Submitted by Tyler Durden on 01/07/2016 - 22:30
As our situation in this country becomes more precarious, there are going to be far more flashpoints than anyone will be able to keep track of. It is inevitable that a fight between corrupt elements of the U.S. government and regular people will erupt.If internationalists were to get their way fully with the world and future historians write their analysis from a globalist perspective of the defunct American nation, they will probably say simply that our collapse was brought about by our own incompetence - that we were our own worst enemy. Yes, they would treat America as a cliché. They will of course leave out the destructive influences and engineered disasters of elitists, that would just complicate the narrative. My hope is that we do not prove these future historians correct, and that they won’t have an opportunity to exist.
Submitted by Tyler Durden on 01/07/2016 - 21:30 The problem of reaching limits in a finite world manifests itself in an unexpected way: slowing wage growth for non-elite workers. Lower wages mean that these workers become less able to afford the output of the system. These problems first lead to commodity oversupply and very low commodity prices. Eventually these problems lead to falling asset prices and widespread debt defaults. These problems are the opposite of what many expect, namely oil shortages and high prices. This strange situation exists because the economy is a networked system. Feedback loops in a networked system don’t necessarily work in the way people expect.
"The Jihadists Will Attack Europe": Leaked Phone Call Shows Gaddafi Warned Tony Blair Of Terror AttacksSubmitted by Tyler Durden on 01/07/2016 - 21:00 "They keep saying things like Mohammed is the prophet. Similar to Bin Laden. They are paving the way for him in North Africa."
Submitted by Tyler Durden on 01/07/2016 - 20:28 If you had not noticed, 2016 has begun with gold and the USD rising simultaneously. This is different and important. This is very positive for gold and very bad for the world...
Submitted by Tyler Durden on 01/07/2016 - 20:23 Update: *SHANGHAI COMPOSITE INDEX FALLS 2.04%(AFTER BEING UP 3.2%)
With all eyes on Chinese FX and equity markets, following the worst start to a year for US (and Chinese) stocks in history, PBOC decided (after 7 straight days of devaluation and 7% devaluation since August) to halt the run and increase Yuan fix by a paltry 0.01% to 6.5636 (notably below yesterday's 6.5939 CNY close). Offshore Yuan is strengthening and US equity markets are jumping. Chinese equity markets (now theoretically unhampered by their circuit-breaker panic switch) are far less impressed.
Submitted by Tyler Durden on 01/07/2016 - 20:00 For most investors, the major story of 2015 was the expectation and eventual fulfillment of a rate hike, signalling the start of tightening monetary policy in the United States. This policy is divergent to those of other major central banks, and this has translated into considerable strength and momentum for the U.S. dollar. Despite this strength, the best performing currency in 2015 was not the dollar. In fact, the top currency of 2015 is likely to be considered the furthest thing from the greenback.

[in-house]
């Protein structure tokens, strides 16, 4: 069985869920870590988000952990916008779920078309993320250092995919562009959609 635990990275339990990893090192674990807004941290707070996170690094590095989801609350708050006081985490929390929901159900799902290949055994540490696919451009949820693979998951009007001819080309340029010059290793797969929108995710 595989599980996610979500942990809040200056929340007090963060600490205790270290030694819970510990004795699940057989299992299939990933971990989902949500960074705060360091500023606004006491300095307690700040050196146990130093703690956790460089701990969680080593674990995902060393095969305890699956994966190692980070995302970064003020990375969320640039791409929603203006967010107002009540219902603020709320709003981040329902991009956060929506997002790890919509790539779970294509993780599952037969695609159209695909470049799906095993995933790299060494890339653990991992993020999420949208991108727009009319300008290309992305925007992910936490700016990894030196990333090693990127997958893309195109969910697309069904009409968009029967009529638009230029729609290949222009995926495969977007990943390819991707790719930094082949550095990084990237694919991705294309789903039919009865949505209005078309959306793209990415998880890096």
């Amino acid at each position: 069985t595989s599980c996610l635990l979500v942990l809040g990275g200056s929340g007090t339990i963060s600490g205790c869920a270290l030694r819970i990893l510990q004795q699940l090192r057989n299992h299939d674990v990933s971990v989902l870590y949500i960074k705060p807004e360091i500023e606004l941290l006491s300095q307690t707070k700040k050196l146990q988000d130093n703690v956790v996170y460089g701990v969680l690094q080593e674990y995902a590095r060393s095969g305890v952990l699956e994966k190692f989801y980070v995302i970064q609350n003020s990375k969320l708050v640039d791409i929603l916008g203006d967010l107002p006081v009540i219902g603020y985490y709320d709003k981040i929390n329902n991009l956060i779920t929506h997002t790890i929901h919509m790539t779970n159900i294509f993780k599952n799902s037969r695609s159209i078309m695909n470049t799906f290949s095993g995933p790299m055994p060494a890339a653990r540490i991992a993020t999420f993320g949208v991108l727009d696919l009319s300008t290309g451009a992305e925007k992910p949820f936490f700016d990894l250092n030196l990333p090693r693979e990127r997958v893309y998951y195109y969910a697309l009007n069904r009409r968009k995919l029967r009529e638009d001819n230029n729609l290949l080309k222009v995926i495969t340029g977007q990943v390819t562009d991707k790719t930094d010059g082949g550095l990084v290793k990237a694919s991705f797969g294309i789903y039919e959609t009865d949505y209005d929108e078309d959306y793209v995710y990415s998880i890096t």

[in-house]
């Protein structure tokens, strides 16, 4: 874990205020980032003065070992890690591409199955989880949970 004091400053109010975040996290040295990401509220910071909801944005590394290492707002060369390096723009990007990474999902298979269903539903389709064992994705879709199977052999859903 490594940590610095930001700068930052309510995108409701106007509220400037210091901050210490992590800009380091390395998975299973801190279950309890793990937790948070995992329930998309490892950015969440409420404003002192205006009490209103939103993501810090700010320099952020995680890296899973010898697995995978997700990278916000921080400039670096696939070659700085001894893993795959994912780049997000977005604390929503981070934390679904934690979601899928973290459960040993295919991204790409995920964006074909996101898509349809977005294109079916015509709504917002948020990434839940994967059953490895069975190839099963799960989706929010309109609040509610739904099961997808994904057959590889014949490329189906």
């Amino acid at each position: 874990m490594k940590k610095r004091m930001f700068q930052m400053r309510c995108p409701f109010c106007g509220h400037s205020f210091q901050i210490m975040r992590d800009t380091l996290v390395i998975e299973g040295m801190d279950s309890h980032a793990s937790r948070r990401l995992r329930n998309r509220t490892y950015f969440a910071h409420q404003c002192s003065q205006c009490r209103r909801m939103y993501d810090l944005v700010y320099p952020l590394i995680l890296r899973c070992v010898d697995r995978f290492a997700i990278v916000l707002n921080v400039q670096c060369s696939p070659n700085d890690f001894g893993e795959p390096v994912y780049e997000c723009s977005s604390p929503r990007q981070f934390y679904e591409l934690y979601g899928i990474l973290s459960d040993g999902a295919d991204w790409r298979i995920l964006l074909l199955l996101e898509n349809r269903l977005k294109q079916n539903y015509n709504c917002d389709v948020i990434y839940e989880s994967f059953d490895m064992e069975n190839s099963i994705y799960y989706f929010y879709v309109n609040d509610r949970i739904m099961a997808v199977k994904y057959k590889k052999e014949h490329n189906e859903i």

Submitted by Tyler Durden on 01/07/2016 - 19:38
It's all up to China tonight.
Submitted by Tyler Durden on 01/07/2016 - 19:30 "In retrospect, Obama’s intervention in Libya was an abject failure, judged even by its own standards. Libya has not only failed to evolve into a democracy; it has devolved into a failed state...As bad as Libya’s human rights situation was under Qaddafi, it has gotten worse since NATO ousted him."
Submitted by Tyler Durden on 01/07/2016 - 19:05
Submitted by Tyler Durden on 01/07/2016 - 18:30 Daniel Yergin and other experts say that U.S. tight oil is the swing oil producer of the world. They are wrong. It is preposterous to say that the world’s largest oil importer is also its swing producer. There are two types of oil producers in the world: those who have the will and the means to affect market prices, and those who react to them. In other words, the swing producer and everyone else.
Submitted by Tyler Durden on 01/07/2016 - 18:05 While the "sell in 1973, and go away" plan had worked out for some in the commodity space, the destruction of the last decade has only one historical comparison... the middle of The Great Depression.
With the U.S. and its bankster Masters still fuming about being caught off-guard by Russia’s surprise entry into the “Syrian conflict”, we now see them resorting to more of what they do best: more economic terrorism.
As readers recall from earlier this year, this economic terrorism has essentially two prongs. First there are the direct attacks on Russia’s economy, via (illegally) manipulating the Russian ruble lower — thus unleashing punishing inflation on the economy, and its people.
The second prong of this economic terrorism is to indirectly attack Russia’s economy, via (illegally) manipulating the price of oil lower (and Russia is the world’s #1 energy exporter). Note my deliberate insertion of the word “illegal”.
When gold finally breaks out of the Banks’ grip you won’t be able to chart its moves fast enough. It is being smothered by a blanket of undeliverable derivatives, and the realization and reckoning of this overhang will be nothing short of spectacular, a sort of 2008 in reverse. -“Jesse” of Jesse’s Cafe Americain in an email exchange
I wasn’t going to write a general New Year’s post but Bill “Midas” Murphy emailed me wondering why I was quiet. The truth is I was spending this morning hunting down a new pair of tennis shoes because New Balance redesigned the model I’ve been using for the past three years and it no longer works for me. It’s very distressing.